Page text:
There are currently an estimated 24,731 cases of Human Immunodeficiency Virus (HIV) in Australia. This virus attacks the immune system and as the disease progresses makes people susceptible to catching opportunistic infections. The virus can also enter the brain tissue giving rise to neurological complications such as cognitive deficits, sensory changes and weakness.
Physiotherapists and Occupational Therapists have the skills to treat many of the complications of HIV and AIDS due to our knowledge of the condition and of the neurological system.
So what is Lipodystrophy Syndrome?
The term ‘lipodystrophy’ can be broken down to reveal exactly what it means. ‘Lipo’ refers to fat and ‘dystrophy’ refers to abnormal growth or change. Put it together and what you’re left with is exactly what’s being seen in a number of people living with HIV: abnormal fat changes. The medical literature also refers to lipodystrophy as ‘fat redistribution syndrome’.
Lipodystrophies can be a possible side effect of antiretroviral drugsused to treat the body’s immune system in people with HIV. Scientists are unsure why and how this happens.
What is commonly seen is a build up of visceral fat around the gut deep within the body. A build up of fat is also seen on the back of the neck, breasts and shoulders
A loss of fat can occur in the legs, arms, buttocks and face giving the appearance of sunken cheeks.
Many HIV-positive people taking HIV medications also experience high levels of fats in the blood. The two types of lipids that increase are triglycerides and cholesterol. Increased cholesterol levels can increase the risk of a heart attack or stroke. Increased triglycerides can increase the risk of damage to the pancreas (pancreatitis).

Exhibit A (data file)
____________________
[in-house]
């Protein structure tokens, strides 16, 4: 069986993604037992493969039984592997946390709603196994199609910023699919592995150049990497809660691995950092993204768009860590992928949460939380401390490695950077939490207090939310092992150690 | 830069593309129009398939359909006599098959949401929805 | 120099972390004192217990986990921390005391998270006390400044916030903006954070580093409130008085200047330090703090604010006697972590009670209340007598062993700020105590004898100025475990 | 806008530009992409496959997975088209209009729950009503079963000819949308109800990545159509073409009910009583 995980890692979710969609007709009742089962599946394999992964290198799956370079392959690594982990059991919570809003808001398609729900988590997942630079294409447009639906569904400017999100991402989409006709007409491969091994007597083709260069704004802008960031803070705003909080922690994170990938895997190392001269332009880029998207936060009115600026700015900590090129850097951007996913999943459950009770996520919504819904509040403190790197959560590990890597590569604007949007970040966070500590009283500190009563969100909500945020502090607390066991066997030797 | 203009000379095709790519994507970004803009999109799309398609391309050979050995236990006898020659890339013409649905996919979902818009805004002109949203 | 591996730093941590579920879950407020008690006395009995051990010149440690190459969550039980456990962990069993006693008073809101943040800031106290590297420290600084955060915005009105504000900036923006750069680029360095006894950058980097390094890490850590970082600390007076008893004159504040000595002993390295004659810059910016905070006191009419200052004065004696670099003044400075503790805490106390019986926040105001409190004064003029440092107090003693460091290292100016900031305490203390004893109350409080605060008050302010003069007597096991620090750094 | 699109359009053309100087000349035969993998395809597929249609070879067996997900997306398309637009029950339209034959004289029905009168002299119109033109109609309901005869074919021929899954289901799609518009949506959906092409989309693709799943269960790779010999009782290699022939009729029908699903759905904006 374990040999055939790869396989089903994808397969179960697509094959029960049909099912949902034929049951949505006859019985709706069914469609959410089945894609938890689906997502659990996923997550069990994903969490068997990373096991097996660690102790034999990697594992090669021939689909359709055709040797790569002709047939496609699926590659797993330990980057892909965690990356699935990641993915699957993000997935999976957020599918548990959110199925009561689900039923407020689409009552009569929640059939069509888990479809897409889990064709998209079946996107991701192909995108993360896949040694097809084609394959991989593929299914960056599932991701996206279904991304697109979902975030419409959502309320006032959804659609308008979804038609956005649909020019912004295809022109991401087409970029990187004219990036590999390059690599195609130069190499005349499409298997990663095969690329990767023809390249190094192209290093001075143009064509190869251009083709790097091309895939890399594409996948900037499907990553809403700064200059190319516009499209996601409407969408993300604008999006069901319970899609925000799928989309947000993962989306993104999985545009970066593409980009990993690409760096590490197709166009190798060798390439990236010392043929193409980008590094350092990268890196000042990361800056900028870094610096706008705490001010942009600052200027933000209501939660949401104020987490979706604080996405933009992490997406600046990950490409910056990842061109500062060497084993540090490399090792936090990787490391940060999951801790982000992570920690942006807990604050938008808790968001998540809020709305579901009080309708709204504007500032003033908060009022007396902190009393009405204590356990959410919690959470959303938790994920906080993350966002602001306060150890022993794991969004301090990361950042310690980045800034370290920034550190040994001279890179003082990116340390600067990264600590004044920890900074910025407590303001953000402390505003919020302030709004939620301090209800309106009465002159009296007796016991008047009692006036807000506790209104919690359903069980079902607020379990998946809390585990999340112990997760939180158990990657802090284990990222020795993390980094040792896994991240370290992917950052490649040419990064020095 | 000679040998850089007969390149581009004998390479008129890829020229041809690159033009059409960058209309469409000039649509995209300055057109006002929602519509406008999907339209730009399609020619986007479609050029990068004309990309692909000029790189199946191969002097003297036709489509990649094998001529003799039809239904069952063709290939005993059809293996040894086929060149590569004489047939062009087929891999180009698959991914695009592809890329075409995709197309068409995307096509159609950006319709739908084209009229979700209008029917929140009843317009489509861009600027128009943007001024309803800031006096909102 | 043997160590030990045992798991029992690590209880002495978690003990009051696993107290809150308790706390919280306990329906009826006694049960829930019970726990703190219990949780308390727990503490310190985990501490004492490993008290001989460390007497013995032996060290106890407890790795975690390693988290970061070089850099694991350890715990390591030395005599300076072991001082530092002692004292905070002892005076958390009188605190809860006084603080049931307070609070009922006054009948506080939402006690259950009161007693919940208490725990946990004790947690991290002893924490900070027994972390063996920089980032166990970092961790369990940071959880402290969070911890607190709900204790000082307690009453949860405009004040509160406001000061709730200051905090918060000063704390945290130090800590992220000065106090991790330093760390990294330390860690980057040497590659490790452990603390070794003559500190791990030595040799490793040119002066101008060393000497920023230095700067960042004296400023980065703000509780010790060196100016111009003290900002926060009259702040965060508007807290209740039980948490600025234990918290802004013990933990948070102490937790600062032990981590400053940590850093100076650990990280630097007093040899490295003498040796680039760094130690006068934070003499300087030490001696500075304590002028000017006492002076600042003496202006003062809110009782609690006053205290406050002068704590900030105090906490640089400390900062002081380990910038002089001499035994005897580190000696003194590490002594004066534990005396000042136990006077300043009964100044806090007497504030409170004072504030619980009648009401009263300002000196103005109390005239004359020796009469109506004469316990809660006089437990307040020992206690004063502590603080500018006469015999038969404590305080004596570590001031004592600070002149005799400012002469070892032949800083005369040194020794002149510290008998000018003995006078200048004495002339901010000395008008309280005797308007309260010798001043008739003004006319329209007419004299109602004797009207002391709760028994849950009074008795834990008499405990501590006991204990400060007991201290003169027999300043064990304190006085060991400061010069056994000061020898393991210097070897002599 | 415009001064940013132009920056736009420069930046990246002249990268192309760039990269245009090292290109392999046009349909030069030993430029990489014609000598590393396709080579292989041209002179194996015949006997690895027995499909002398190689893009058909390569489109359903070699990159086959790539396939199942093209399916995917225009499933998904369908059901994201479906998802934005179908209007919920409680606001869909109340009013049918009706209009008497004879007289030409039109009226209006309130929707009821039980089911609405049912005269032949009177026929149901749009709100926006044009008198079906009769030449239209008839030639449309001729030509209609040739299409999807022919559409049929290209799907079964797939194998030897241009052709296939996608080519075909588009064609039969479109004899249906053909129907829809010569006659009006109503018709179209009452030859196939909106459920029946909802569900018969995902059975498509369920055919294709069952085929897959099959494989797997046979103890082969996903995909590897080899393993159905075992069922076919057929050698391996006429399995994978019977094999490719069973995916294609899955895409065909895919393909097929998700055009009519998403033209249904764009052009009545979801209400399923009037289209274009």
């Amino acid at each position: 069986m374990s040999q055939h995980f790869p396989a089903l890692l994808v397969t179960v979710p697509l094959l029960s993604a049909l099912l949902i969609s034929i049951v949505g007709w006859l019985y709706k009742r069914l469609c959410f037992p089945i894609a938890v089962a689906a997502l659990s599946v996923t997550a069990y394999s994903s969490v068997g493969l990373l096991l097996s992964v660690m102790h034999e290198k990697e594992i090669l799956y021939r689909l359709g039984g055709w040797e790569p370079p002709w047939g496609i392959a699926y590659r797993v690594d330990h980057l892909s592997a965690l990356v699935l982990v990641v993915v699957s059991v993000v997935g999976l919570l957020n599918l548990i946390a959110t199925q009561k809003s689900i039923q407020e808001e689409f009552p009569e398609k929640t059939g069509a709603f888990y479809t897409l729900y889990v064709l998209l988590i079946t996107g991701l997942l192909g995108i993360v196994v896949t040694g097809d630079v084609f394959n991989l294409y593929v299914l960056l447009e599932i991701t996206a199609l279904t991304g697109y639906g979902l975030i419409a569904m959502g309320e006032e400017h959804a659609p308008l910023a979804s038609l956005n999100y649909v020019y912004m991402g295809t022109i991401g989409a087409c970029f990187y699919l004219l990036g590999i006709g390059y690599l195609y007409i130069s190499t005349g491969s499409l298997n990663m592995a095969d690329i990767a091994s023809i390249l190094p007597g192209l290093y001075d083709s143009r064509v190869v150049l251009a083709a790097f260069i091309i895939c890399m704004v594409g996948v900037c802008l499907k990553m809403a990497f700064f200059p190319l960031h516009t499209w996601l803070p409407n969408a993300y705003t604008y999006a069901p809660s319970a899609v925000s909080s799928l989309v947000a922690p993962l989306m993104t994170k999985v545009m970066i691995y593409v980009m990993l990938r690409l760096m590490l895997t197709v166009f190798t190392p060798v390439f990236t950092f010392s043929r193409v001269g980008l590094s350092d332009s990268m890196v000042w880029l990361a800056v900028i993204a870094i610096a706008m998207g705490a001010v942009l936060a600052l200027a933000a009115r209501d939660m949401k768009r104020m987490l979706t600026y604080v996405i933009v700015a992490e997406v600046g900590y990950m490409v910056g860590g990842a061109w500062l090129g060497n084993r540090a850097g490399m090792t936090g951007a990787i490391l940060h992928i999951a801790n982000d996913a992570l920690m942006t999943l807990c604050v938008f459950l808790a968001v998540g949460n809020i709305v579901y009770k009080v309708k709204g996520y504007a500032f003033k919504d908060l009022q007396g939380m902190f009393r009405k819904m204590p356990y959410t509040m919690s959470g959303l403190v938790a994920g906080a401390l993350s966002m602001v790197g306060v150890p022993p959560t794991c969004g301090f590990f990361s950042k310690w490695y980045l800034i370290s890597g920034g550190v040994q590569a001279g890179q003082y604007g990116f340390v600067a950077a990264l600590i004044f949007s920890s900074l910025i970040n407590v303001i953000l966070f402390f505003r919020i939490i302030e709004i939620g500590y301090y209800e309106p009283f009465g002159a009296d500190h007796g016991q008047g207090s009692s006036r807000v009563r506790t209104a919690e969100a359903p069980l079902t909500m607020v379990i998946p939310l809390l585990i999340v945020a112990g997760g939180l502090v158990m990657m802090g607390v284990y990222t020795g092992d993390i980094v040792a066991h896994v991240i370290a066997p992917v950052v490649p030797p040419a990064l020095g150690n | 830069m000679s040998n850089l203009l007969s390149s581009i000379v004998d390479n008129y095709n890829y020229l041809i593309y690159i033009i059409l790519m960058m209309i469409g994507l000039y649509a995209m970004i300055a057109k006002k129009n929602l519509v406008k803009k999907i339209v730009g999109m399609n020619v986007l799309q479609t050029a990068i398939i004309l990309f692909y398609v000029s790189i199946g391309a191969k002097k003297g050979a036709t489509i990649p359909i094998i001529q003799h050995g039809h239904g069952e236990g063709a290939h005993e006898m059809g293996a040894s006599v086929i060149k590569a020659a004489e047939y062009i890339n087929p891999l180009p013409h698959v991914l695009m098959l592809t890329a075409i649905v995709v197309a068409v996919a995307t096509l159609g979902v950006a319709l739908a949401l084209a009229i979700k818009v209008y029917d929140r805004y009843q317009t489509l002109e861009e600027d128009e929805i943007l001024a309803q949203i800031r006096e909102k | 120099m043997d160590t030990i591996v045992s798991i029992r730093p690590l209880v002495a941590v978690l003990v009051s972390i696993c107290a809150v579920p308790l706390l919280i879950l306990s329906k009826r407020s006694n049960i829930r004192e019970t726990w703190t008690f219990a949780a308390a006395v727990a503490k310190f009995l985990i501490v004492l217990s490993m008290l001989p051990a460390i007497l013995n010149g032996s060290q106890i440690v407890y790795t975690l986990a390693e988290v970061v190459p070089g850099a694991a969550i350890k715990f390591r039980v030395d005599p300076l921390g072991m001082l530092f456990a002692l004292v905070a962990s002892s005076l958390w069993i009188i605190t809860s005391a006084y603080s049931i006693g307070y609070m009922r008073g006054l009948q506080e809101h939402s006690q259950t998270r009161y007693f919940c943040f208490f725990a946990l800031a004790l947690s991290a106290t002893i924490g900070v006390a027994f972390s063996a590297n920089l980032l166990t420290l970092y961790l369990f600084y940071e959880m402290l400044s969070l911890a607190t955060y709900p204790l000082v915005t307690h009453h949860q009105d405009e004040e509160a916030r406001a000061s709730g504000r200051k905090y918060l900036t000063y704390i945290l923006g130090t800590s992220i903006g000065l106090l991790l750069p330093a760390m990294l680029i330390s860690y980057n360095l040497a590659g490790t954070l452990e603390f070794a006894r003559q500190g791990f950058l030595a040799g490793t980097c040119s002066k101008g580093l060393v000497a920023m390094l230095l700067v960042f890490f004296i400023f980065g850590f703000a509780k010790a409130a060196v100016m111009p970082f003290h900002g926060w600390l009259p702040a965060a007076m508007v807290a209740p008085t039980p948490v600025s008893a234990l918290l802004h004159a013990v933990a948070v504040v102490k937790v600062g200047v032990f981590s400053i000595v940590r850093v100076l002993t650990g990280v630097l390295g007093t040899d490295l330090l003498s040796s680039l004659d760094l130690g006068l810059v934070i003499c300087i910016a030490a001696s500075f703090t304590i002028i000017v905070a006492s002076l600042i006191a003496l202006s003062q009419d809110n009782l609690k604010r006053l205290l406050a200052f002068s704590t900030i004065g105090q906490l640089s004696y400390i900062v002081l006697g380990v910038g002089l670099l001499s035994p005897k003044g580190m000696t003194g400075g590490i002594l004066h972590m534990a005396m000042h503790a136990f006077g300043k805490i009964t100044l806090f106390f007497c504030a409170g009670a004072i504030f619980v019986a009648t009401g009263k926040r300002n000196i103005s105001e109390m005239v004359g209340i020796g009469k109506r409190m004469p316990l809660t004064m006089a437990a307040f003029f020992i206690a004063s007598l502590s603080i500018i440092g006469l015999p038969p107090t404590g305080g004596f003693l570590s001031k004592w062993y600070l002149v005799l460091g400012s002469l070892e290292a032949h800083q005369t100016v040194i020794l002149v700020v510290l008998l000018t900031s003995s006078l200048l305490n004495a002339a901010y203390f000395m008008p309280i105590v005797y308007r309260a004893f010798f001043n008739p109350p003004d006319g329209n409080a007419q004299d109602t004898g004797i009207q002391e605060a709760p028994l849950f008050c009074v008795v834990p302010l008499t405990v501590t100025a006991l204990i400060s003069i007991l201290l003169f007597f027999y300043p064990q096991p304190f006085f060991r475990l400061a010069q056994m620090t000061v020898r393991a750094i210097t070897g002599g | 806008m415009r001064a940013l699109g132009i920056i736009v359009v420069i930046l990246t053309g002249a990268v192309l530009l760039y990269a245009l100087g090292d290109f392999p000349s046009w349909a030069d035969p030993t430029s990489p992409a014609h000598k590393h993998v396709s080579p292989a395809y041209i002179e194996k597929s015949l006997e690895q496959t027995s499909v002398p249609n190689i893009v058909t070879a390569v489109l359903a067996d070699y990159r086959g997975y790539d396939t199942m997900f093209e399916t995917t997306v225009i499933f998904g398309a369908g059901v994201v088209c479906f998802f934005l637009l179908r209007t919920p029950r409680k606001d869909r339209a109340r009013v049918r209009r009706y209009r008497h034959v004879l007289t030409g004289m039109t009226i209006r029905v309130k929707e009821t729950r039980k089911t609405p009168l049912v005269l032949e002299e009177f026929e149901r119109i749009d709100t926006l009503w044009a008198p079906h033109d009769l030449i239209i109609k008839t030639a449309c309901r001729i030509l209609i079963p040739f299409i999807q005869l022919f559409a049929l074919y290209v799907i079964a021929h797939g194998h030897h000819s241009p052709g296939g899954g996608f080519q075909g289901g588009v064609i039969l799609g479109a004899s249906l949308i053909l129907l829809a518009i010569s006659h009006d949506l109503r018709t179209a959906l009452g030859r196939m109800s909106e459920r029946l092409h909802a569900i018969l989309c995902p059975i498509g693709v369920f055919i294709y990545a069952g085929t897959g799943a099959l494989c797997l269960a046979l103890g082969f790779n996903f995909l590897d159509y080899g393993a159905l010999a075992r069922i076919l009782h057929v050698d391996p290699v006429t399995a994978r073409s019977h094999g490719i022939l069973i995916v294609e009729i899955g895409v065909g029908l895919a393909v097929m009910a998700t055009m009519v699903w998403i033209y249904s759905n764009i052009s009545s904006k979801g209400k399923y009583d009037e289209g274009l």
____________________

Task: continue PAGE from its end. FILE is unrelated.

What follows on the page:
High levels of sugar in the blood can occur in some people with HIV. This can lead to diabetes which requires medical management.
In summary, Lipodystrophy Syndrome can increase cardiac risk factors, especially as we get older.
So, what do we know can reduce cardiac risk factors?
Lifestyle changes can play a strong part in reducing cardiac risk factors. These changes include maintaining a healthy weight, stopping smoking, managing stress and exercise.
What type of exercise?
There have been many studies done looking at the right type of exercise for people with HIV including two large systematic reviews. A combination of progressive resistance and aerobic exercise is suggested three times a week.
HIV is complex and people with HIV should be assessed and prescribed a program by either a knowledgeable physiotherapist or exercise physiologist. This ensures that the program is individualised given the broad range of symptoms that people with HIV present with. In other words, everyone is different and your program should be tailor made!